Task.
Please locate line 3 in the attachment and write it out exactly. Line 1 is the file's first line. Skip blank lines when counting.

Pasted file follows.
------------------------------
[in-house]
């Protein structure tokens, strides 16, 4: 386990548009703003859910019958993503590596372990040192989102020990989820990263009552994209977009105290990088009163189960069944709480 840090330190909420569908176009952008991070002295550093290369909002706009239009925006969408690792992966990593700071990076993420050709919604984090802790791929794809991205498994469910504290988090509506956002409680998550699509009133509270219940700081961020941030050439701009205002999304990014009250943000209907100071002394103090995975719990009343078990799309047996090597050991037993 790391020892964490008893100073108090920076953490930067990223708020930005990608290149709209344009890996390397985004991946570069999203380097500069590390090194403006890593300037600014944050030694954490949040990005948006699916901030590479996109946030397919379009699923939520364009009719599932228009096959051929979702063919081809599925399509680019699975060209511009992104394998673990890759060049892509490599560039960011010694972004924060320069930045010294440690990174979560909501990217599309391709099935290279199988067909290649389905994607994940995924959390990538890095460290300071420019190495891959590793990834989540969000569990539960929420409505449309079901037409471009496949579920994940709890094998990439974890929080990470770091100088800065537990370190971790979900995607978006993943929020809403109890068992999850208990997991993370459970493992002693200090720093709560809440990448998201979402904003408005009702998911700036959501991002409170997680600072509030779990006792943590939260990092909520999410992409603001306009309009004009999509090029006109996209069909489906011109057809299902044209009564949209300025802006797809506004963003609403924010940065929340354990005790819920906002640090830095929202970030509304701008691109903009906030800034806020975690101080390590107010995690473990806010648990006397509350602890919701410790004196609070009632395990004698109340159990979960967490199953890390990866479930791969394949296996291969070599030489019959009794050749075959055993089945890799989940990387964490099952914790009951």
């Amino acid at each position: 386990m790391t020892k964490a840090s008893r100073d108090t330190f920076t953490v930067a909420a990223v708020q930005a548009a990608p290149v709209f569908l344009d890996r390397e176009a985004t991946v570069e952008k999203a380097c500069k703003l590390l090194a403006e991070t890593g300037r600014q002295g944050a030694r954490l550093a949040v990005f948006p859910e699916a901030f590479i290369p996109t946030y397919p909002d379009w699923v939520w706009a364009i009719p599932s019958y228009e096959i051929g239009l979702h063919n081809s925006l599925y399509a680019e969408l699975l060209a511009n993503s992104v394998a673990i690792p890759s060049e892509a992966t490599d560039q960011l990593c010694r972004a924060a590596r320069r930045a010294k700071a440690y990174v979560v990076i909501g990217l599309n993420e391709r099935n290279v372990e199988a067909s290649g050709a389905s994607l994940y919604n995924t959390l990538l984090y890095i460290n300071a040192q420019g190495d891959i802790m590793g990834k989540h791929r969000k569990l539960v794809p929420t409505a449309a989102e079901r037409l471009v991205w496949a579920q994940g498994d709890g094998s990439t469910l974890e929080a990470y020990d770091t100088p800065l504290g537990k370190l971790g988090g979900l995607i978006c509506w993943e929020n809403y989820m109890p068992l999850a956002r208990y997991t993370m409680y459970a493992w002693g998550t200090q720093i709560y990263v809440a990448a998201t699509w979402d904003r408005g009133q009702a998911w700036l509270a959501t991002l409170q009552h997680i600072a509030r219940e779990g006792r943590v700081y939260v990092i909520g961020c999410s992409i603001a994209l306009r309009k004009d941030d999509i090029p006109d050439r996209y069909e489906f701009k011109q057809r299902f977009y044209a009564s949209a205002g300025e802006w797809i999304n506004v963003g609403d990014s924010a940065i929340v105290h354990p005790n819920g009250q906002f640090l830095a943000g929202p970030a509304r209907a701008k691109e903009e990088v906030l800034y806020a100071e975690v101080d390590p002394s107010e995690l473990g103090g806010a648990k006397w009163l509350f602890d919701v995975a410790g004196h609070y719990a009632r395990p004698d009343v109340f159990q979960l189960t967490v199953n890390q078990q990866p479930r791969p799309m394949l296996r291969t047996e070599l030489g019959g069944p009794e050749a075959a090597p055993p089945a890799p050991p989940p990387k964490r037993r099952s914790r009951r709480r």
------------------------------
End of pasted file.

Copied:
């Amino acid at each position: 386990m790391t020892k964490a840090s008893r100073d108090t330190f920076t953490v930067a909420a990223v708020q930005a548009a990608p290149v709209f569908l344009d890996r390397e176009a985004t991946v570069e952008k999203a380097c500069k703003l590390l090194a403006e991070t890593g300037r600014q002295g944050a030694r954490l550093a949040v990005f948006p859910e699916a901030f590479i290369p996109t946030y397919p909002d379009w699923v939520w706009a364009i009719p599932s019958y228009e096959i051929g239009l979702h063919n081809s925006l599925y399509a680019e969408l699975l060209a511009n993503s992104v394998a673990i690792p890759s060049e892509a992966t490599d560039q960011l990593c010694r972004a924060a590596r320069r930045a010294k700071a440690y990174v979560v990076i909501g990217l599309n993420e391709r099935n290279v372990e199988a067909s290649g050709a389905s994607l994940y919604n995924t959390l990538l984090y890095i460290n300071a040192q420019g190495d891959i802790m590793g990834k989540h791929r969000k569990l539960v794809p929420t409505a449309a989102e079901r037409l471009v991205w496949a579920q994940g498994d709890g094998s990439t469910l974890e929080a990470y020990d770091t100088p800065l504290g537990k370190l971790g988090g979900l995607i978006c509506w993943e929020n809403y989820m109890p068992l999850a956002r208990y997991t993370m409680y459970a493992w002693g998550t200090q720093i709560y990263v809440a990448a998201t699509w979402d904003r408005g009133q009702a998911w700036l509270a959501t991002l409170q009552h997680i600072a509030r219940e779990g006792r943590v700081y939260v990092i909520g961020c999410s992409i603001a994209l306009r309009k004009d941030d999509i090029p006109d050439r996209y069909e489906f701009k011109q057809r299902f977009y044209a009564s949209a205002g300025e802006w797809i999304n506004v963003g609403d990014s924010a940065i929340v105290h354990p005790n819920g009250q906002f640090l830095a943000g929202p970030a509304r209907a701008k691109e903009e990088v906030l800034y806020a100071e975690v101080d390590p002394s107010e995690l473990g103090g806010a648990k006397w009163l509350f602890d919701v995975a410790g004196h609070y719990a009632r395990p004698d009343v109340f159990q979960l189960t967490v199953n890390q078990q990866p479930r791969p799309m394949l296996r291969t047996e070599l030489g019959g069944p009794e050749a075959a090597p055993p089945a890799p050991p989940p990387k964490r037993r099952s914790r009951r709480r």